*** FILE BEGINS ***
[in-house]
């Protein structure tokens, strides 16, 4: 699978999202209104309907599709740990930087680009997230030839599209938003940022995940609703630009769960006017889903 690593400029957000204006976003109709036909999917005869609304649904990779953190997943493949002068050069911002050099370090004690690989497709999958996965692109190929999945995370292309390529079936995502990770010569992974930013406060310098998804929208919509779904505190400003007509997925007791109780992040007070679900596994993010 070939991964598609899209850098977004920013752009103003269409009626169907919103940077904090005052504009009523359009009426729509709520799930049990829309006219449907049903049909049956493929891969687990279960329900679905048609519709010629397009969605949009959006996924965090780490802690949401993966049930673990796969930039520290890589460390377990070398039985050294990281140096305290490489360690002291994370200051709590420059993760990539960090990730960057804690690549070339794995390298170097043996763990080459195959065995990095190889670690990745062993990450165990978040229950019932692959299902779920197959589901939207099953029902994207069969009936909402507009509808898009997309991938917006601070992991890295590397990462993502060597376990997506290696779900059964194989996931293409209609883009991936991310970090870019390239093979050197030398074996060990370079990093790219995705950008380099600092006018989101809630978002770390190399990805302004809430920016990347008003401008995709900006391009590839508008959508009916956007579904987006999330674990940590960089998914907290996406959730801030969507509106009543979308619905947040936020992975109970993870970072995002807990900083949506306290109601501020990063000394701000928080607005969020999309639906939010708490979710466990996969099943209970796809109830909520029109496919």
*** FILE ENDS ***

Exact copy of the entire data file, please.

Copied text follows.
[in-house]
């Protein structure tokens, strides 16, 4: 699978999202209104309907599709740990930087680009997230030839599209938003940022995940609703630009769960006017889903 690593400029957000204006976003109709036909999917005869609304649904990779953190997943493949002068050069911002050099370090004690690989497709999958996965692109190929999945995370292309390529079936995502990770010569992974930013406060310098998804929208919509779904505190400003007509997925007791109780992040007070679900596994993010 070939991964598609899209850098977004920013752009103003269409009626169907919103940077904090005052504009009523359009009426729509709520799930049990829309006219449907049903049909049956493929891969687990279960329900679905048609519709010629397009969605949009959006996924965090780490802690949401993966049930673990796969930039520290890589460390377990070398039985050294990281140096305290490489360690002291994370200051709590420059993760990539960090990730960057804690690549070339794995390298170097043996763990080459195959065995990095190889670690990745062993990450165990978040229950019932692959299902779920197959589901939207099953029902994207069969009936909402507009509808898009997309991938917006601070992991890295590397990462993502060597376990997506290696779900059964194989996931293409209609883009991936991310970090870019390239093979050197030398074996060990370079990093790219995705950008380099600092006018989101809630978002770390190399990805302004809430920016990347008003401008995709900006391009590839508008959508009916956007579904987006999330674990940590960089998914907290996406959730801030969507509106009543979308619905947040936020992975109970993870970072995002807990900083949506306290109601501020990063000394701000928080607005969020999309639906939010708490979710466990996969099943209970796809109830909520029109496919």